Trade unionists who protest against job cuts or paramilitary killings could face up to six months in prison under proposed Northern Ireland parades legislation, workers said.
Demonstrators outside workplaces, as well as rallies such as those against the shooting dead of two soldiers and a policeman last year, could be required to give 37 days' notice, according to the plans.
A special meeting to support the campaign against the Draft Public Assemblies, Parades and Protests Bill will be held on Thursday night in Belfast.
A spokesman for the organisers said: "The new legislation will severely restrict the ability of trades unionists, political activists, community and campaign groups to organise effective and spontaneous public demonstrations to highlight issues which often require a speedy and immediate public response at very short notice.
"Protest meetings such as those against the wars in Iraq and Afghanistan, solidarity vigils held to support the victims of racist attacks, or demonstrations such as those outside the BBC in relation to airtime being given to the BNP will all fall under the remit of the new law."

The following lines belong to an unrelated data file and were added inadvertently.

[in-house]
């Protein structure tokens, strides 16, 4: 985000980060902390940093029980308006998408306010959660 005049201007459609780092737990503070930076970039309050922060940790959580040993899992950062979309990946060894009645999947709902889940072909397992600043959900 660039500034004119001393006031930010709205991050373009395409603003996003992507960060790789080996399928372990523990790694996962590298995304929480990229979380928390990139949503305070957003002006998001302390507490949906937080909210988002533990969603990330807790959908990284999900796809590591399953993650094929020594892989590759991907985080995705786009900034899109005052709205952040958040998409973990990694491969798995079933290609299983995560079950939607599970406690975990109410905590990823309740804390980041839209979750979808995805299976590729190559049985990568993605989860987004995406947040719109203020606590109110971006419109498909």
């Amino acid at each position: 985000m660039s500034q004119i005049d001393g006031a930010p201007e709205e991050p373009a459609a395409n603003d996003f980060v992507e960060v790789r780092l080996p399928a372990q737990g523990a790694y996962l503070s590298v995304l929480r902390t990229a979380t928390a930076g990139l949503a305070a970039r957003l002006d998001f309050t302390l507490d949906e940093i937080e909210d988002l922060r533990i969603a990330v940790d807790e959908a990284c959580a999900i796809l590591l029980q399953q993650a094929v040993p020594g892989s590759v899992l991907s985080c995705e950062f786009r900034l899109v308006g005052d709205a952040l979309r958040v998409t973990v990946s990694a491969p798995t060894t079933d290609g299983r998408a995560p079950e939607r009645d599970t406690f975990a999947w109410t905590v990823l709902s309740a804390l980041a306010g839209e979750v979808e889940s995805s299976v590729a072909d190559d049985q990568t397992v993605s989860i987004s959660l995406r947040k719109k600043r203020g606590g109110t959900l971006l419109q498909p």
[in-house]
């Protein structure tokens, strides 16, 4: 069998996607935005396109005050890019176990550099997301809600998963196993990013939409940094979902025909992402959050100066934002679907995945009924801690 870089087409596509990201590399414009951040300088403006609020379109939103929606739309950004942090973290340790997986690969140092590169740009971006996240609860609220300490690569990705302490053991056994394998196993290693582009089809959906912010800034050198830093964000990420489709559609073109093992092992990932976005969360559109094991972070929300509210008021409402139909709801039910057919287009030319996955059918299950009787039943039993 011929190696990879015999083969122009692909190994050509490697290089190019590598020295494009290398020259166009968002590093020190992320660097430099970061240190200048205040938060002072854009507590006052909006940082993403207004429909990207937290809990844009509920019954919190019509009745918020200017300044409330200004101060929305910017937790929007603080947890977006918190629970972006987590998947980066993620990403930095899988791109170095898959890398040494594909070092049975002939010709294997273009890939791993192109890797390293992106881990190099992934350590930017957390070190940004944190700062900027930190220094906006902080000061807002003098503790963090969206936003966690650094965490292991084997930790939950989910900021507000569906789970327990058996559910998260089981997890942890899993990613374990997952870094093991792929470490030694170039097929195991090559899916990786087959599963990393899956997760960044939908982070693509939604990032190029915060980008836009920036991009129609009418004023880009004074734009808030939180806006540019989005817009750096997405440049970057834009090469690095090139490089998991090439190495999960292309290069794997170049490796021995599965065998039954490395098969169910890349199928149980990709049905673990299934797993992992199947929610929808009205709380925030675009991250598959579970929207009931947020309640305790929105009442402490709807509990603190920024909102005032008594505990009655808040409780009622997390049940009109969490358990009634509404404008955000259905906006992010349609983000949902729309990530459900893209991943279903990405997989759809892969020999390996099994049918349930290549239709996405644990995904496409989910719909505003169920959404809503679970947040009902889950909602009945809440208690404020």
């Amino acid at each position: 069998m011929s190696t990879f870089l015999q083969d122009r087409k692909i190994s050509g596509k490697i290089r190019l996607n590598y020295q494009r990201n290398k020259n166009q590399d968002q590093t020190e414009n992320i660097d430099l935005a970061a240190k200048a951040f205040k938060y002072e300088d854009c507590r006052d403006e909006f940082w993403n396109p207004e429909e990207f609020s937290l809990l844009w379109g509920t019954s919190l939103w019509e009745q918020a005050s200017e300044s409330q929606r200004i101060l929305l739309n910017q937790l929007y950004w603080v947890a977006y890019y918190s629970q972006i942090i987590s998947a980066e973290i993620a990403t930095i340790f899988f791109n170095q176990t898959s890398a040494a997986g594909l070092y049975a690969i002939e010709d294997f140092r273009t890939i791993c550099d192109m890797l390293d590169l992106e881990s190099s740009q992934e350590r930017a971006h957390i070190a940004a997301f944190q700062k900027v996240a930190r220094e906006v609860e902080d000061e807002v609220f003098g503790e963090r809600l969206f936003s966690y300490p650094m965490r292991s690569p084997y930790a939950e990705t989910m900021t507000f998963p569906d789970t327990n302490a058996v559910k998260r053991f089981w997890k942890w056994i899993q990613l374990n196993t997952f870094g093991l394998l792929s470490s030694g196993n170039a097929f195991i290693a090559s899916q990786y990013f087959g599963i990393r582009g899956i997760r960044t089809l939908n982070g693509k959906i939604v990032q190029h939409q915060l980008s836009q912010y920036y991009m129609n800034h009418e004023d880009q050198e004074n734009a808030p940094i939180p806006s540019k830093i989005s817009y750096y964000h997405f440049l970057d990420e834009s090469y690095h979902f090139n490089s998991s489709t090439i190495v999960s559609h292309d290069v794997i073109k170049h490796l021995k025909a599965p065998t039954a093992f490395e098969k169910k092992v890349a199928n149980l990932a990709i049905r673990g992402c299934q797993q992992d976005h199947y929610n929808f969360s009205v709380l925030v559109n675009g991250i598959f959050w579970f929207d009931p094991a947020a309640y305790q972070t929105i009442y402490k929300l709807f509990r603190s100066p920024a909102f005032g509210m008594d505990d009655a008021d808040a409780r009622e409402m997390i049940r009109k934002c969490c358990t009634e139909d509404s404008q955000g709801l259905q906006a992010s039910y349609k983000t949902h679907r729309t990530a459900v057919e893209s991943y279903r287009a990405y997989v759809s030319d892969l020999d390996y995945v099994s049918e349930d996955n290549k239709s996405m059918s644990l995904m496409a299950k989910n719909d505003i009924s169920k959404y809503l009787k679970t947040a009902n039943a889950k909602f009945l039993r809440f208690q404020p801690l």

Gatherings involving 50 or more people in public would be required to give 37 days' notification of their intention to hold the gathering.
The legislation is designed to create a new and improved framework to rule on controversial loyal order marches, including a focus on local solutions, mediation and adjudication.
Nationalist residents in areas such as north Belfast and Portadown in County Armagh oppose Orange Order processions in their areas because they view them as triumphalist.
Members of the loyal orders accuse residents of going out of their way to be offended and maintain it is their traditional right to demonstrate on the streets.
Thursday's meeting will feature introductions from Patricia McKeown, Regional Secretary of Unison, NIPSA General Secretary Brian Campfield and Barbara Muldoon from the Anti Racism Network.